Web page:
Though nowadays we hear that social media, marketing, films and TV are putting more pressure than ever on people to feel they have to look a certain way, we also are in a time when there are many voices standing up for body confidence which was something very lacking as I was growing up.
I was born in 1981 and so was a teenager in the era of Kate Moss, heroin chic and waifs. But I remember vividly the first time I realised that society equates fat with being bad.
And ironically enough it was a story about Princess Diana, someone who later we found out battled eating disorders and was also considered to be the most beautiful woman in the world by many, that first made me go on a diet and feel rubbish about myself.
It was 1996 and photos came out in the tabloid press of Diana leaving the Harbour Club fitness centre in London wearing shorts and the story said she had cellulite on her thighs. One newspaper called her Princess Lumpy Legs. Wow, just wow.
It was literally front page fodder and was on the tv news, everyone was discussing it. So much so that the princess denied she had cellulite publicly saying the dimples on her thighs were imprints from a bar stool she had been sitting on for some time before leaving the club.
Several tabloids then actually hired models and attempted to re-create the photographs to prove or disprove whether the bar stool could cause these marks.
I’d never even heard of cellulite before this, but suddenly it was all anyone could talk about. I remember seeing girls at school squeezing the flesh on their thighs to check if they had it and thinking to myself that it must be a horrific thing to get it if the worlds most photographed woman had to speak out and deny it.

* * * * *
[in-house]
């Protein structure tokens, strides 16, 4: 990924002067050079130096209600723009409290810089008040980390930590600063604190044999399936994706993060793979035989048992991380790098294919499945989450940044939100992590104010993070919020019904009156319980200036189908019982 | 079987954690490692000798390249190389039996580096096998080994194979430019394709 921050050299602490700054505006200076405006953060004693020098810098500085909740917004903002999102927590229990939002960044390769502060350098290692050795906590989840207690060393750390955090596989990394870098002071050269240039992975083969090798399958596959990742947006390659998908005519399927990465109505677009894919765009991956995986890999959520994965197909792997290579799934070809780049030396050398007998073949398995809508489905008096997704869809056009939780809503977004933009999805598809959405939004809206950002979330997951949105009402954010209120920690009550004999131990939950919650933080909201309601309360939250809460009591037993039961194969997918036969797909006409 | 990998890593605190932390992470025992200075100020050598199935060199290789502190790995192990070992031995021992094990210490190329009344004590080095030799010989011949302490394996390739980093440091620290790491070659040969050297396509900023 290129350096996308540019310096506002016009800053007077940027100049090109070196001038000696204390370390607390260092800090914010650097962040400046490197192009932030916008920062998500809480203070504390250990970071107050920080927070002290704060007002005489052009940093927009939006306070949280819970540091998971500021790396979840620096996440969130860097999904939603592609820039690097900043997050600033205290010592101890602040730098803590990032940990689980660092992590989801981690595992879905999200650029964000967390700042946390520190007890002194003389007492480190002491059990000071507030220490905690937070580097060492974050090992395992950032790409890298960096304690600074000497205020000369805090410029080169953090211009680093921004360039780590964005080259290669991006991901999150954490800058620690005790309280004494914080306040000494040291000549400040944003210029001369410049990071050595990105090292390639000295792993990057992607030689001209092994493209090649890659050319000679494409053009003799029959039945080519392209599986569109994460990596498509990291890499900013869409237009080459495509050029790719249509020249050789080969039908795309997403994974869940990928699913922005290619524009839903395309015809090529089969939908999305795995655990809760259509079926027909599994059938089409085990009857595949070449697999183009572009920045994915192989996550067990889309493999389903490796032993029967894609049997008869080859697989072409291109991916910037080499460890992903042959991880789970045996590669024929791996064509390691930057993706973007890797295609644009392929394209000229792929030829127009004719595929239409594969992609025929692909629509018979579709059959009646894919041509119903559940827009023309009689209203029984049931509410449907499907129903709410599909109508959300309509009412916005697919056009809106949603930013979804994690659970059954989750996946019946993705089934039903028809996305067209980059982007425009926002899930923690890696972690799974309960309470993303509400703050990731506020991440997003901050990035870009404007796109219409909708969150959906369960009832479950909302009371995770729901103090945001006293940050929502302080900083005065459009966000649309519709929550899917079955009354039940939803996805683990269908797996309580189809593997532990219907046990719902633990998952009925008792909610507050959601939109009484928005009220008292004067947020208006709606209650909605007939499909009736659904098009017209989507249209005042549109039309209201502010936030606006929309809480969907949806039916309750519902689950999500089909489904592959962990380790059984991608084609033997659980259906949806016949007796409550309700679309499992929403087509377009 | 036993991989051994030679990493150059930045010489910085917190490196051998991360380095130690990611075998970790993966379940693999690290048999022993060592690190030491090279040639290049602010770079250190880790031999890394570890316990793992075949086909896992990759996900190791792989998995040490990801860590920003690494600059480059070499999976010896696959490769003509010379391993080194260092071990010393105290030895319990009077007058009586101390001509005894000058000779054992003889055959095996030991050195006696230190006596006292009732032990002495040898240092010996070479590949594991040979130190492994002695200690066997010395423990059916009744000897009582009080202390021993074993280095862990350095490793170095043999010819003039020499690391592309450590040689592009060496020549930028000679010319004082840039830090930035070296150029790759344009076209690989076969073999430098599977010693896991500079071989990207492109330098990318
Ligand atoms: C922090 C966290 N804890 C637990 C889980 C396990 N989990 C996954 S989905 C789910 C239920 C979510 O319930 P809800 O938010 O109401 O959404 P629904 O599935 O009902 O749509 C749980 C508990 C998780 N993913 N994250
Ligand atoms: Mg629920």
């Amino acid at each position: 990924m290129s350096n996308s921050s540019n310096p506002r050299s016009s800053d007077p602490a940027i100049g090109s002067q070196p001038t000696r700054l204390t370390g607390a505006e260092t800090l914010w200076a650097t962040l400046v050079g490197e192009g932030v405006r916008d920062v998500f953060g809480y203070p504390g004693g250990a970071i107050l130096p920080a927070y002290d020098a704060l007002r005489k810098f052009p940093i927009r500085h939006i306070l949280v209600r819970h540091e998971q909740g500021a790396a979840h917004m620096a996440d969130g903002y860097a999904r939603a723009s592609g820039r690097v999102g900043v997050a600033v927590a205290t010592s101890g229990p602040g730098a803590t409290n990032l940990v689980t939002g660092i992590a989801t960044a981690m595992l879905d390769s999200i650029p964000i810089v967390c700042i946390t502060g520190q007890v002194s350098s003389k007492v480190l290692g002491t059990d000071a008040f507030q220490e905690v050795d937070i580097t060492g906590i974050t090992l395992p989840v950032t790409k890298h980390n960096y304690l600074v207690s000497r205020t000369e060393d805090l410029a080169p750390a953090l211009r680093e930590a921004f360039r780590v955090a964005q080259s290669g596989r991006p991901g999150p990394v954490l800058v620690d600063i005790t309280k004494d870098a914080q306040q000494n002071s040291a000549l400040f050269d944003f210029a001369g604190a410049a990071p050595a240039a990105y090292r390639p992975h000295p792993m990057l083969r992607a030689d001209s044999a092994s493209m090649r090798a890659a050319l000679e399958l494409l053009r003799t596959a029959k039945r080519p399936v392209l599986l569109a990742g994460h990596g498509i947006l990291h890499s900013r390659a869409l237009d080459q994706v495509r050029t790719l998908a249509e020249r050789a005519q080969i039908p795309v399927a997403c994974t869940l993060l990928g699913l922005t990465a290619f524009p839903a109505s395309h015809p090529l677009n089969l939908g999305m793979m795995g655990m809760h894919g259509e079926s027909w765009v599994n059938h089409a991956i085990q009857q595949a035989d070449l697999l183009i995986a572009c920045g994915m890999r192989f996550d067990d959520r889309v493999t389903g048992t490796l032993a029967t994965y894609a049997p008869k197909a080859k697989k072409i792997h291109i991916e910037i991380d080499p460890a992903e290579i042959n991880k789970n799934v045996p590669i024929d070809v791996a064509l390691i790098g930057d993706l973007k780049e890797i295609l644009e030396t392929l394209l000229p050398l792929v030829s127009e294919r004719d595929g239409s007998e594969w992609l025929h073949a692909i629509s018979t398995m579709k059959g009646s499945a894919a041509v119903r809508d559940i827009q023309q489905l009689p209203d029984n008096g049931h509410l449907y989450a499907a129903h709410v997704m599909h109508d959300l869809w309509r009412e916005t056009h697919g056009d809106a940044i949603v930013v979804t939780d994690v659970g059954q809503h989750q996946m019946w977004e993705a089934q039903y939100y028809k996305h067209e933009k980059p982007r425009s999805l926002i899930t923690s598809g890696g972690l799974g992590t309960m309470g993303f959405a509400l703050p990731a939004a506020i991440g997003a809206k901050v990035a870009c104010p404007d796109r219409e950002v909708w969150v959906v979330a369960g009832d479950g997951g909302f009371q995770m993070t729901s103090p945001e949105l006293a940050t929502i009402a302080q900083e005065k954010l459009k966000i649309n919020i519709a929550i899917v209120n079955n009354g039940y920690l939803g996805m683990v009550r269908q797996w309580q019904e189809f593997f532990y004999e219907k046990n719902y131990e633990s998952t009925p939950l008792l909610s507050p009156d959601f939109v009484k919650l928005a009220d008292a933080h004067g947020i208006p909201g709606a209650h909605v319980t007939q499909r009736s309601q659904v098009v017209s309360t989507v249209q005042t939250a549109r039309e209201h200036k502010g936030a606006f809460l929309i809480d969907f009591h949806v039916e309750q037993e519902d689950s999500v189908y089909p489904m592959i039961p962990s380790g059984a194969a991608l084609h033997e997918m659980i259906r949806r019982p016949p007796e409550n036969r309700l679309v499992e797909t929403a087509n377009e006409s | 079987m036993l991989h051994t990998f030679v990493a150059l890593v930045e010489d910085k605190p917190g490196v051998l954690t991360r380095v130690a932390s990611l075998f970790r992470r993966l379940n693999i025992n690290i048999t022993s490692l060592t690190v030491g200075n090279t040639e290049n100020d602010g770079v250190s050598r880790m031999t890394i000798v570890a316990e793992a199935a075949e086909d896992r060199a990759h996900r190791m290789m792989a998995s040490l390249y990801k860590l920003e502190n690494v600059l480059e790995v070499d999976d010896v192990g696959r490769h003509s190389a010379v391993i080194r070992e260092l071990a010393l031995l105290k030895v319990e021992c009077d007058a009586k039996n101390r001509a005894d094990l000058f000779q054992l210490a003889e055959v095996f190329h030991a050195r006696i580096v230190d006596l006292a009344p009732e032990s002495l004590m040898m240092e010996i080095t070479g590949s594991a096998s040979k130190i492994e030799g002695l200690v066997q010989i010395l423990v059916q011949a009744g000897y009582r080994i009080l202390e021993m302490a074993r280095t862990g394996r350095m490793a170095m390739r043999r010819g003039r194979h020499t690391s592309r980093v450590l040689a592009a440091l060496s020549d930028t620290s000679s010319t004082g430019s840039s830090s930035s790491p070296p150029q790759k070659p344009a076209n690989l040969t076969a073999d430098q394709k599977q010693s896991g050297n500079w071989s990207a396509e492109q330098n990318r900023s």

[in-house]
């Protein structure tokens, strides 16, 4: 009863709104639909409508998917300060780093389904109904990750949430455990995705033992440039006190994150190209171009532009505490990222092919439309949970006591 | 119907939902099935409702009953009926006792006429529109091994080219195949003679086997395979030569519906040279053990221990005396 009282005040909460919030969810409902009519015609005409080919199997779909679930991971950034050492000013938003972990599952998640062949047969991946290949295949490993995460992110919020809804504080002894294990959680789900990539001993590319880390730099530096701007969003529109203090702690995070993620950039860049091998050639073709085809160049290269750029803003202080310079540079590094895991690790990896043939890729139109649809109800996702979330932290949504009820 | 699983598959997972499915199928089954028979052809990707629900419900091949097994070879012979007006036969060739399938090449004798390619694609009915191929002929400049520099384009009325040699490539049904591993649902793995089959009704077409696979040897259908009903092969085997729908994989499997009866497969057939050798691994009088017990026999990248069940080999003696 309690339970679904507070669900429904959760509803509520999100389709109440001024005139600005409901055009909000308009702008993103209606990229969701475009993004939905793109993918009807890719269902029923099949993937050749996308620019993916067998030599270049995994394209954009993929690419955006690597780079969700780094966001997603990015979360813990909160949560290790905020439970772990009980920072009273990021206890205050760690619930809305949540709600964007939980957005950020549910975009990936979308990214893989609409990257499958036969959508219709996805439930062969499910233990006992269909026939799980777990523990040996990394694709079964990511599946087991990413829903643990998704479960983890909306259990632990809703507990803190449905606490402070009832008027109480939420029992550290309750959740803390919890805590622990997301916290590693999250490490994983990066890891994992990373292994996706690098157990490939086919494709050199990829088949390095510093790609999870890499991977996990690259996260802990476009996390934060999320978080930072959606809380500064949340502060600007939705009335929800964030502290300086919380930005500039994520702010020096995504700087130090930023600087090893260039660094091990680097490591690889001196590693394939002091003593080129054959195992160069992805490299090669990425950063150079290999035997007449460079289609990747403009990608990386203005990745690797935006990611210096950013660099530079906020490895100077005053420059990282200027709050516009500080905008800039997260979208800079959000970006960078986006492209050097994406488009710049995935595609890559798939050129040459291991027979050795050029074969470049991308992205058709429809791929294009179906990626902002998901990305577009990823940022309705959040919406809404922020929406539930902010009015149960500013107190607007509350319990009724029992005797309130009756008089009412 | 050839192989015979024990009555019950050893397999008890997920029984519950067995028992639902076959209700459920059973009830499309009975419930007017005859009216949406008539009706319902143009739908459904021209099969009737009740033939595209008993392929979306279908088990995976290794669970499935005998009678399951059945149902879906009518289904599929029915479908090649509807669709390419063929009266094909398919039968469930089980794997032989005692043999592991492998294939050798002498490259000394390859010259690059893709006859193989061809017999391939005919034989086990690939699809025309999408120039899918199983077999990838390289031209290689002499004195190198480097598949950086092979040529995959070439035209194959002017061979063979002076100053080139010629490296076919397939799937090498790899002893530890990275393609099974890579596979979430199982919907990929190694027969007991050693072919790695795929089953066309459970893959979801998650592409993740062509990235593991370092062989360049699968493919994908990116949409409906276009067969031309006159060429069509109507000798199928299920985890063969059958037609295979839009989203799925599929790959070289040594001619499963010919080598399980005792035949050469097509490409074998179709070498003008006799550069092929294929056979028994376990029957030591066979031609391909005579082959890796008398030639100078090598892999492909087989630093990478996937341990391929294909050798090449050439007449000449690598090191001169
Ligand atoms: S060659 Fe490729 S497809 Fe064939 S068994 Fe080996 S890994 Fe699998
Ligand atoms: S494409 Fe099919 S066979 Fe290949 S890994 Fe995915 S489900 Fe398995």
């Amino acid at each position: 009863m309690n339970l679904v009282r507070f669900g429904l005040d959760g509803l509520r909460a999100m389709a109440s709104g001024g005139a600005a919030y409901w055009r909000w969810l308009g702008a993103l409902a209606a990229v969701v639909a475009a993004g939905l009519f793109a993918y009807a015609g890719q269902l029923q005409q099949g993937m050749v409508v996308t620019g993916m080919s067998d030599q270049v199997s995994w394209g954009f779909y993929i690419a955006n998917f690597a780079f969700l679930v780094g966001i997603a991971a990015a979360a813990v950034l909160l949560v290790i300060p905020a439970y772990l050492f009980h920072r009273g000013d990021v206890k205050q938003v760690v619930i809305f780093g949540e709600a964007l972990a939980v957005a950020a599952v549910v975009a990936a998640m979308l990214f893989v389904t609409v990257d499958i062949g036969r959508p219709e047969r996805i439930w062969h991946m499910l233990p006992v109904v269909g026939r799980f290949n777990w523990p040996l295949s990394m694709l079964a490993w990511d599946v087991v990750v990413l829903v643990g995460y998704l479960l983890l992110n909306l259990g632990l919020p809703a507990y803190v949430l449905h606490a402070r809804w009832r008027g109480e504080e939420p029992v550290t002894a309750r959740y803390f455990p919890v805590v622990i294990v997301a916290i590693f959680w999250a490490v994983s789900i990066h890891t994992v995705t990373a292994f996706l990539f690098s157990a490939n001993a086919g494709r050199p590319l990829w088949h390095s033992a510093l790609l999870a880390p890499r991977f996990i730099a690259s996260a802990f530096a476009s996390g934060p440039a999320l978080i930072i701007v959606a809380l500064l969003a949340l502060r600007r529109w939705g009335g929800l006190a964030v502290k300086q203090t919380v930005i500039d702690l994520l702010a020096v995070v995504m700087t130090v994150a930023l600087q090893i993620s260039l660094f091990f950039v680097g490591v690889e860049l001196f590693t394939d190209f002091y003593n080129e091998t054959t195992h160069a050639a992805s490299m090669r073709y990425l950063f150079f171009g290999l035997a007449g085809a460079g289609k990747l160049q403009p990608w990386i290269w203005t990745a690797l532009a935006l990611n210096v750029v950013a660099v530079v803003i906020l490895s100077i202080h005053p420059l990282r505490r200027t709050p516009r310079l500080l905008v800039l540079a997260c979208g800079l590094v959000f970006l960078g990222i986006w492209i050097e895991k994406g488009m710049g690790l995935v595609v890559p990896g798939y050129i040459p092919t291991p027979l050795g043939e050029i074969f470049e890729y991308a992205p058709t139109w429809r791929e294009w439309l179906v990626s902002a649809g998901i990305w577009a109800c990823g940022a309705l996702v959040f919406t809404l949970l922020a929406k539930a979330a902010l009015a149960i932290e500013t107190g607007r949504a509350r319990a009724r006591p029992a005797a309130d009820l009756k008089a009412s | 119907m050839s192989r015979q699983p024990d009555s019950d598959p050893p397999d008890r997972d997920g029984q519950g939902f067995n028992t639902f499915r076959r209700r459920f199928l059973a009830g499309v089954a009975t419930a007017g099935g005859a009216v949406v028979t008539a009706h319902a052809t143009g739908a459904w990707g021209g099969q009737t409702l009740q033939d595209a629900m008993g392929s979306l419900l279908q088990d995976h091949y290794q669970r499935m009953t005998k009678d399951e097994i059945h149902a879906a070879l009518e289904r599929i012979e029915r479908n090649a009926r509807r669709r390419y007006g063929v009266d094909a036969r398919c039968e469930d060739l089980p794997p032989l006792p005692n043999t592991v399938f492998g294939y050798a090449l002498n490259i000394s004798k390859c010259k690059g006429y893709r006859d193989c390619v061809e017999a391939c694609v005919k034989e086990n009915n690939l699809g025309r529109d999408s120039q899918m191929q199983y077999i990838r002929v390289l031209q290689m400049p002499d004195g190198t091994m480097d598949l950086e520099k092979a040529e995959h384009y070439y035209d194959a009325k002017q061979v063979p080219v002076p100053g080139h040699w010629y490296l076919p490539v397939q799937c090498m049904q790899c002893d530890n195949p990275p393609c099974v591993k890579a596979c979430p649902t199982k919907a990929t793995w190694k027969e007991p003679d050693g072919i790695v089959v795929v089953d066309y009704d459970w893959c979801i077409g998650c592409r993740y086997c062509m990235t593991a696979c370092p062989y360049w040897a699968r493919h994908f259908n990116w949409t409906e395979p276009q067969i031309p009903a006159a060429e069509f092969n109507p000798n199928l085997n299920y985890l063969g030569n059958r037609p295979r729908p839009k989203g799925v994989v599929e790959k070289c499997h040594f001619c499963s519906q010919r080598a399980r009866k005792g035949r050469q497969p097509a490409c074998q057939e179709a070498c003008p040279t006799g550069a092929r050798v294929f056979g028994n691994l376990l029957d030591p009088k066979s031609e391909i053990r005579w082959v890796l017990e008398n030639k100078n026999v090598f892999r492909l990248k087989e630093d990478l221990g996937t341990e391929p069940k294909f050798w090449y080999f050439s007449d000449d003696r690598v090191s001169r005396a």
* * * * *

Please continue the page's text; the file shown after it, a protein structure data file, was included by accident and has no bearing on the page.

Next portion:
It was probably the first time I really started judging my body, I was 15 and very skinny but these stories told me that even the slim Princess could have cellulite and be totally shamed around the world for it, so what hope did I have?
In the weeks after, every newspaper, magazine and tv show was all about what diets and exercise you should do to avoid this dreaded scourge of cellulite and I took it all in. I went on my first diet and starting buying fitness videos, I never had an eating disorder but the story really affected me and changed the way I viewed not only myself but other women and I dieted for the next 20 years.
Nowadays I have learned to love my body, whatever size or shape it is. I’ve been very slim and currently due to two hernias and extreme pain stopping me from even walking very far, let alone exercising, I’m at the heaviest I’ve ever been. I’m not actually happy with my weight and shape right now, but that’s down to feeling out of control and weak not the weight itself.
After surgery I will be working on getting strong, but none of this is for anyone else nor any other reason than I want to feel strength in my body, I am so looking forward to getting back out and walking my dogs, in dancing in bars and my kitchen, in swimming and kayaking and gardening and just being a happy, active me! I have no aims to lose a certain amount of weight or to look a certain way, I just want to feel strong and like me again and I know I can feel that at a size 10 or a size 18.
I have learnt that fat does not equal bad or ugly or shame, it’s only hateful and hurtful words that make us feel those emotions. I have learnt that my body is beautiful and wondrous and my wobbly bits, my cellulite, my scars and my ostomy bag are all part of that. I’m beautiful because of those things, not despite them.
So though social media does expose us to so many more negative images and stories, I’m glad we live in an age where we hear the positive stories too. Where we can see women of all shapes and sizes looking fabulous and telling their stories of self love.
I saw this photo of Jameela Jamil in her Instagram this week showing her cellulite and it made me reflect on how differently that image was accepted compared to the photos of Diana and it makes me feel like things are changing and it is becoming easier to love your body, however it looks.
I’d love to hear your stories, do you remember a time when a news story changed the way you feel about your body?